| December 7, 2007 Volume 108 Number 23
Classified staff strike at Multnomah ESD
Following months of contentious bargaining, classified staff at the Multnomah Education Service District went on strike Nov. 30.
About 380 employees are members of American Federation of State, County and Municipal Employees (AFSCME) Local 1995. The two sides met with a state mediator for seven hours on Nov. 28, and for six-and- one-half hours on Dec. 3, but those sessions yielded little movement and no agreement.
The current contract expired June 30 and MESD implemented its final offer Nov. 29. At press time, there were no talks scheduled.
“We tried,” said Oregon AFSCME Public Affairs Director Don Loving. “Typical of these entire negotiations, we sent five different proposals to MESD management through the mediator. Their response was ‘no, no, no, no and no.’ “
AFSCME presented a sixth offer at the Dec. 3 mediation that Loving said would have brought the two sides to within $200,000 of an agreement. MESD rejected it, too. Leading up to the strike, Loving said the sides were apart by roughly $300,000 to $400,000. MESD maintains it would cost another $1.4 million to meet the workers’ requests.
MESD is represented at the bargaining table by Salem attorney Bruce Zagar. As reported previously in the Labor Press, Zagar has a reputation for a take-it-or-leave-it style. He represented the Oregon Trail School District in Sandy in 2005 and that resulted in a bitter month-long teacher’s strike there.
Wages and benefits are the two major issues in the MESD dispute, with health insurance premium costs — particularly for MESD’s permanent 30-hour a week workers — a major sticking point.
According to the union, most other ESDs — which are smaller and substantially less well-funded — consider permanent 30-hour-a-week-employees to be full-time when calculating health care benefits. Not Multnomah ESD. “This local includes many employees who work 30 hours a week, not by choice, but because that’s all the hours the district offers them,” Loving said.
MESD is one of 20 special regional education districts in Oregon, funded by the state to help local school districts with services like special education for students with disabilities. The largest single group of MESD employees — about 175 — are educational assistants who work in classrooms with special needs students. Others provide technical support services, school health functions and Outdoor School to eight Multnomah County school districts, including Centennial, Corbett, David Douglas, Gresham-Barlow, Parkrose, Portland Public, Reynolds and Riverdale. Depending on their job title and experience, they earn from $11 to $17 an hour, and average $26,000 a year.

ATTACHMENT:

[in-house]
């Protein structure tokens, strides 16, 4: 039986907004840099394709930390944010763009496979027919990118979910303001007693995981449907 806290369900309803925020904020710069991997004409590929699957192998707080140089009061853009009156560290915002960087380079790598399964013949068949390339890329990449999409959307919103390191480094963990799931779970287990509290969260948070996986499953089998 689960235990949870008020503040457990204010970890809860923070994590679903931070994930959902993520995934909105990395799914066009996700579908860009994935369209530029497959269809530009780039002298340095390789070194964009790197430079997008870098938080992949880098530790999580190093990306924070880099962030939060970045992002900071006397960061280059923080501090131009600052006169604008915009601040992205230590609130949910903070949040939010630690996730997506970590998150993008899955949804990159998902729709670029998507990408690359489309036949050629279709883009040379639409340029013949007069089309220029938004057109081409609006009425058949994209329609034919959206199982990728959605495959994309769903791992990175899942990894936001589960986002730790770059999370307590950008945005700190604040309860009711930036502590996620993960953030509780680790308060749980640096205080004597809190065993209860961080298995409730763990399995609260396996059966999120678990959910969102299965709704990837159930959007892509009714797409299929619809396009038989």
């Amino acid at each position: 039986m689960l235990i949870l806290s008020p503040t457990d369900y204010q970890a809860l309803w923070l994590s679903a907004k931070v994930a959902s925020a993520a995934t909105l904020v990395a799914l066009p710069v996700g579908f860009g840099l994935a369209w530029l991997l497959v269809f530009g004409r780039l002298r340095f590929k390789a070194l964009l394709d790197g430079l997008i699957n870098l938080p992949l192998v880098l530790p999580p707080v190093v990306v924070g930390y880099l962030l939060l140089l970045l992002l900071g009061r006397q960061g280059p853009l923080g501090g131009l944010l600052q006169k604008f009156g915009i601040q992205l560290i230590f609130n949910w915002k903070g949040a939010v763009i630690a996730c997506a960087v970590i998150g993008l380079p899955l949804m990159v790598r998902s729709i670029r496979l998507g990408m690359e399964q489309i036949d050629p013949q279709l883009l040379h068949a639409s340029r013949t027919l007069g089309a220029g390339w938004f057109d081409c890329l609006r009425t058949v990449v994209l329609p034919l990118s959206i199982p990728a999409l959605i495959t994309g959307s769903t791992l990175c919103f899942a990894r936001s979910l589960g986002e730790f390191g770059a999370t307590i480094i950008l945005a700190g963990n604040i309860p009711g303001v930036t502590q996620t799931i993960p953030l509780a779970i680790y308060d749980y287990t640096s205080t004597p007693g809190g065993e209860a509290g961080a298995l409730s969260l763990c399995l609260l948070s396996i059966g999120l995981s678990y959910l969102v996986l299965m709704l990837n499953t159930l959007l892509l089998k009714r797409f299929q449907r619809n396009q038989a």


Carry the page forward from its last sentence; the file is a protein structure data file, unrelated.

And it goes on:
“We have folks who spend half their take home pay on health care premiums,” Loving said. “The District has permanent employees on food stamps and other social services. They should be embarrassed how they treat their employees.”
On its Web site, MESD says its implemented contract “...is not subject to change in response to emotional or political tactics. Any monies redirected for a larger settlement would cause MESD to curtail critical services and cut jobs.”
Loving noted that MESD has a $10 million unappropriated fund balance that it carries each year. “This is not a matter of MESD being unable to afford a settlement,” he said. “They just don’t want to treat their employees fairly.”
Pickets went up at 7 a.m. Nov. 30 at the MESD administration building on Northeast Airport Way in Portland. They later spread to other schools serviced by the District, such as Alpha High School in Gresham and the Donald E. Long Juvenile Detention Facility in Portland.
Loving said MESD spent $100,000 to hire a security firm to monitor picketing. “They say our members could be ‘prone to violence,’ to use their phrase,” Loving said. “In other words, they trust our members to handle Portland’s special needs students six hours a day in the classroom, but God forbid we walk a sidewalk with a picket sign in hand.”
Employees nearly struck last year after working under terms of a contract that had expired in 2005. An 11th hour mediation averted a walkout, but it left many hard feelings.
MESD is governed by an elected seven-person Board of Directors. The directors serve four-year terms and are not compensated for their services.
© Oregon Labor Press Publishing Co. Inc.